– I’m pleased to announce that my Flash Fiction piece, Another Oldie but Goodie, is being featured today (Friday, October 7) at Bibliophilic Blather, hosted by author Karen Wojcik Berner.
– I’m also excited to tell you that a new short piece of mine entitled I Spy, With My Little Eye was read live on The Eclectic Artist’s Cave, a radio show on Shark Radio Network. Joann Hamann Buchanan (from the EAC) hosts a Writer Wednesday (kind of like Friday Flash). The theme this week was “What’s in the round box?” I had a great time writing it. Took sort of a Pulp Fiction (without all the language) meets Hellraiser (without all the gore) approach. Hope you get a chance to go by and read it. In fact, if you’re short on time, maybe go by there first. Click here to read I Spy, With My Little Eye.
What does the future hold?
Next Friday I’ll be posting a review of the very popular YA dystopian novel being picked up by many adults as well. The Hunger Games by Suzanne Collins. Is it worth the hype? From a writer’s point of view, she has done some interesting things, but has she done enough to win me over? Check back and see.
But without further ado…
Let me start by saying that I believe there are two ideas of what “writer’s block” actually is.
The first is the more Hollywood version of writer’s block… the almost clichéd stories of young authors who had a success once but who now can’t think of anything to write.
If this is truly the case, if you don’t have any ideas on anything that you could possibly be writing, then I think you got bigger problems, and my first suggestion is to take satisfaction in your accomplishments and consider moving on to your next career endeavor. I believe that most writers have notebooks (and random scraps of paper in my case) full of ideas, scenes, characters or whatever with which they could be composing, but more on that shortly.
The other writer’s block is what I think more of us suffer from… getting started or getting unstuck. We sit down at the computer, typewriter, notebook, whatever and we just stare.
Well, this actually segues nicely into my first suggestion. If this is the case, you’re on the right track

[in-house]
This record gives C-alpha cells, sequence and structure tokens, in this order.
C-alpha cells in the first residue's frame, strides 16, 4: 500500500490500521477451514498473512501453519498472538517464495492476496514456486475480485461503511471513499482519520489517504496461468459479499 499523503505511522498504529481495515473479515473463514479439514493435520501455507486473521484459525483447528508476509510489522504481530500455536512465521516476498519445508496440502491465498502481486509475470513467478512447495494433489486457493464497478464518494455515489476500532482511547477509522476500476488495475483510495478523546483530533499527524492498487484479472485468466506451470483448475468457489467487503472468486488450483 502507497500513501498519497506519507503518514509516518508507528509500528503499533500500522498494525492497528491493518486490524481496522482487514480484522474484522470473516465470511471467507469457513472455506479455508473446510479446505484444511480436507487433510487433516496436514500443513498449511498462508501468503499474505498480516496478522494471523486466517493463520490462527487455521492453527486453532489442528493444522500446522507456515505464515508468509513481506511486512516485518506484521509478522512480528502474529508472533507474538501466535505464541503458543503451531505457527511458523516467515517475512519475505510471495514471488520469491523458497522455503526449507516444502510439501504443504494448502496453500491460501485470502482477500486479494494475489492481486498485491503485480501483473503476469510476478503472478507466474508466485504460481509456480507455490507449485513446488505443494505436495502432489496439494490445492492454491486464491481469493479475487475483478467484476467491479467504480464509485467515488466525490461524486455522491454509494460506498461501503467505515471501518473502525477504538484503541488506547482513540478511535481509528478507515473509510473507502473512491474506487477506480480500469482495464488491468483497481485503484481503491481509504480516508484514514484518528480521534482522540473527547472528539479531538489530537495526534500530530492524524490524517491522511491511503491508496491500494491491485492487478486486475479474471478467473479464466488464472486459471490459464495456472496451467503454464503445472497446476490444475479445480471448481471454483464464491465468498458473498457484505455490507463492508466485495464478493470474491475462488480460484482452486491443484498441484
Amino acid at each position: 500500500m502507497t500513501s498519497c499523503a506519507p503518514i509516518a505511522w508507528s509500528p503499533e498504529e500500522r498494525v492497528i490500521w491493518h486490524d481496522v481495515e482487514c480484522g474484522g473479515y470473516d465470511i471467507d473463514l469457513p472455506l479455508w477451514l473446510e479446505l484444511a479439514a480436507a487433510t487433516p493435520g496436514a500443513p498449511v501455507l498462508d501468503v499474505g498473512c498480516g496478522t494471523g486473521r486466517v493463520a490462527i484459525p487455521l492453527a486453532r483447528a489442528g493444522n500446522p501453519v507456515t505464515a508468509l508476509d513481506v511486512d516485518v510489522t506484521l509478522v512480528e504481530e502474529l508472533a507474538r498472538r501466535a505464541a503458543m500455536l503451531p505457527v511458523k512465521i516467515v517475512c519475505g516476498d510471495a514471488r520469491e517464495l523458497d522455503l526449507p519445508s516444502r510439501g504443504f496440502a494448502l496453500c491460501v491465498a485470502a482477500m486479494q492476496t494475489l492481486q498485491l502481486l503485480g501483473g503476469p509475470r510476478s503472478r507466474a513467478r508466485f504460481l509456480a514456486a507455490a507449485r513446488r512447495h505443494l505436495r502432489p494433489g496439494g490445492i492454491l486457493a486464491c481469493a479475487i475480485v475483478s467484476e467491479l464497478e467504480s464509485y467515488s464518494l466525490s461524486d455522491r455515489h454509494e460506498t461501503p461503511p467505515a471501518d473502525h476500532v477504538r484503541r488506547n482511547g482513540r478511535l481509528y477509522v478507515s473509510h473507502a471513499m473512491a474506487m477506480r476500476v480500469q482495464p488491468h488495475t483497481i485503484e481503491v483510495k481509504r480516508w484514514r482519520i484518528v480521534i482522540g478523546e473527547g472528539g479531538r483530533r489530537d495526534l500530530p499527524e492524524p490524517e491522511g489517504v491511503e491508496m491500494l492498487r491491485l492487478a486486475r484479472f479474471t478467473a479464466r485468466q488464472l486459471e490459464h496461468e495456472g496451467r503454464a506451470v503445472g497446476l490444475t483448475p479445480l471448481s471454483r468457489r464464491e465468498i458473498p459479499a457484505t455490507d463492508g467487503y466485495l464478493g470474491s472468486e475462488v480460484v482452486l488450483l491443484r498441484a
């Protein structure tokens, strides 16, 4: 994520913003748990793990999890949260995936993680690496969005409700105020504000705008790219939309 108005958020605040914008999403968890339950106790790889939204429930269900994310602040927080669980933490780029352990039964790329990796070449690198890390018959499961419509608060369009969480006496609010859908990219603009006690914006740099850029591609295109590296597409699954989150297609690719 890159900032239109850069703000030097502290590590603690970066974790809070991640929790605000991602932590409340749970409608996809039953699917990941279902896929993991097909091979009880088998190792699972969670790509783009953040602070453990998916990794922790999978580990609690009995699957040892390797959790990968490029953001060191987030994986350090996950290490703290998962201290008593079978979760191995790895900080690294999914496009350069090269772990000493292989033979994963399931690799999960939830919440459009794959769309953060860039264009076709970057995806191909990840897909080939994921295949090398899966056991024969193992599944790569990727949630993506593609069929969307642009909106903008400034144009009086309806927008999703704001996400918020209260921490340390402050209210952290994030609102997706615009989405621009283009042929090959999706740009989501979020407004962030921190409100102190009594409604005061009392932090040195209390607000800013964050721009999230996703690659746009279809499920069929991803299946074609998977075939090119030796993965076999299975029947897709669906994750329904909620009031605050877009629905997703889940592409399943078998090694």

1 – Just plant your butt in the seat. If you want to get work done, put yourself in the place where work gets done. I had a great instructor at the Maui Writer’s Conference several years ago, New York Times Best Seller Nancy Holder. Nancy was the first person to tell me this Big Truth. She said to schedule time like you would schedule everything else, but most importantly, STICK TO YOUR SCHEDULE. And find ways to reward yourself when you do.
And don’t start out with an unrealistic schedule. You may only start with 20 minutes a day, and then work your way up as you see fit.
Which brings me to my next suggestion.
2 – Don’t go over your schedule, either. Or at least not by much. I know many authors who will disagree with me on this one, but it has worked for me. Stick to your schedule. You may really be rolling with ideas, but if you keep working past your schedule until you run out of steam, you’ve left nothing for yourself to get started when you sit back down the next day… ergo, future Writer’s Block.
This is like preventative health care for writers 🙂
Give yourself time at the end of your schedule to bring things to a stopping point, write yourself some notes to jump start things tomorrow, and then reward yourself for a good day. Whether you know it or not, your mind will keep processing this story while you’re doing other things.